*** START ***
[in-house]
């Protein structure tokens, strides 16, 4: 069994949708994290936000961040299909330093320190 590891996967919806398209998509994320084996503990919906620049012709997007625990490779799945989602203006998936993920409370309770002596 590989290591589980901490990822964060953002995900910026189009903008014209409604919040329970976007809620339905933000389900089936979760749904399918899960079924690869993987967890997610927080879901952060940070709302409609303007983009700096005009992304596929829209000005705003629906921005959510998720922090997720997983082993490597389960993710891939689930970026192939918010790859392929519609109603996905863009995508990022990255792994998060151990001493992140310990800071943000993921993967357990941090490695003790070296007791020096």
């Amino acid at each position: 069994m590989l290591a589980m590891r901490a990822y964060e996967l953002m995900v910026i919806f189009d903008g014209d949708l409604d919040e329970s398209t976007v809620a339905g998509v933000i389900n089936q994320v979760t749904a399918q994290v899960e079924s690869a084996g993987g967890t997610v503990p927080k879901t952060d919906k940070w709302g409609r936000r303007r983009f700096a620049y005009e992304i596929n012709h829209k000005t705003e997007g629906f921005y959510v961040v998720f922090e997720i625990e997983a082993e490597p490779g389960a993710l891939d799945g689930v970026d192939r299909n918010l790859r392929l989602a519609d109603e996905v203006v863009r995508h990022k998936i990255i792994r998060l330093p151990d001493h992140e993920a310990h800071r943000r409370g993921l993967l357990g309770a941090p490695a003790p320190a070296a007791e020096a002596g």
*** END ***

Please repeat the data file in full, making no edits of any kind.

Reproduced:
[in-house]
């Protein structure tokens, strides 16, 4: 069994949708994290936000961040299909330093320190 590891996967919806398209998509994320084996503990919906620049012709997007625990490779799945989602203006998936993920409370309770002596 590989290591589980901490990822964060953002995900910026189009903008014209409604919040329970976007809620339905933000389900089936979760749904399918899960079924690869993987967890997610927080879901952060940070709302409609303007983009700096005009992304596929829209000005705003629906921005959510998720922090997720997983082993490597389960993710891939689930970026192939918010790859392929519609109603996905863009995508990022990255792994998060151990001493992140310990800071943000993921993967357990941090490695003790070296007791020096």
């Amino acid at each position: 069994m590989l290591a589980m590891r901490a990822y964060e996967l953002m995900v910026i919806f189009d903008g014209d949708l409604d919040e329970s398209t976007v809620a339905g998509v933000i389900n089936q994320v979760t749904a399918q994290v899960e079924s690869a084996g993987g967890t997610v503990p927080k879901t952060d919906k940070w709302g409609r936000r303007r983009f700096a620049y005009e992304i596929n012709h829209k000005t705003e997007g629906f921005y959510v961040v998720f922090e997720i625990e997983a082993e490597p490779g389960a993710l891939d799945g689930v970026d192939r299909n918010l790859r392929l989602a519609d109603e996905v203006v863009r995508h990022k998936i990255i792994r998060l330093p151990d001493h992140e993920a310990h800071r943000r409370g993921l993967l357990g309770a941090p490695a003790p320190a070296a007791e020096a002596g």